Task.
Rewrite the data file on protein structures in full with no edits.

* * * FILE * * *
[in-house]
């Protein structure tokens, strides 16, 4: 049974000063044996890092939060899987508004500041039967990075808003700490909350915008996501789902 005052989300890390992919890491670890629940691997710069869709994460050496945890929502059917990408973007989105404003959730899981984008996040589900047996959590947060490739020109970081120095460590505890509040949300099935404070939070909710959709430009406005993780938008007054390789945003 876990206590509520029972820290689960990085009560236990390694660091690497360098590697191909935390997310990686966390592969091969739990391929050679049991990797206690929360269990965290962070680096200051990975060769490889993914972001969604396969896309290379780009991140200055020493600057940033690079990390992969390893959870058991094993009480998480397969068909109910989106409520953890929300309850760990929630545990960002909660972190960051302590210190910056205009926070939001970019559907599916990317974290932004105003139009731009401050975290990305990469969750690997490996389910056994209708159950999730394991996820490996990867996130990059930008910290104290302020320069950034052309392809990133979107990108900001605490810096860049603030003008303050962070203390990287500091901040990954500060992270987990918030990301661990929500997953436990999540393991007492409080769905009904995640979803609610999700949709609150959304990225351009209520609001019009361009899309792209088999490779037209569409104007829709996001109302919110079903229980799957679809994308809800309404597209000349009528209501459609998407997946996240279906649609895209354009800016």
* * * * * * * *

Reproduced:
[in-house]
């Protein structure tokens, strides 16, 4: 049974000063044996890092939060899987508004500041039967990075808003700490909350915008996501789902 005052989300890390992919890491670890629940691997710069869709994460050496945890929502059917990408973007989105404003959730899981984008996040589900047996959590947060490739020109970081120095460590505890509040949300099935404070939070909710959709430009406005993780938008007054390789945003 876990206590509520029972820290689960990085009560236990390694660091690497360098590697191909935390997310990686966390592969091969739990391929050679049991990797206690929360269990965290962070680096200051990975060769490889993914972001969604396969896309290379780009991140200055020493600057940033690079990390992969390893959870058991094993009480998480397969068909109910989106409520953890929300309850760990929630545990960002909660972190960051302590210190910056205009926070939001970019559907599916990317974290932004105003139009731009401050975290990305990469969750690997490996389910056994209708159950999730394991996820490996990867996130990059930008910290104290302020320069950034052309392809990133979107990108900001605490810096860049603030003008303050962070203390990287500091901040990954500060992270987990918030990301661990929500997953436990999540393991007492409080769905009904995640979803609610999700949709609150959304990225351009209520609001019009361009899309792209088999490779037209569409104007829709996001109302919110079903229980799957679809994308809800309404597209000349009528209501459609998407997946996240279906649609895209354009800016």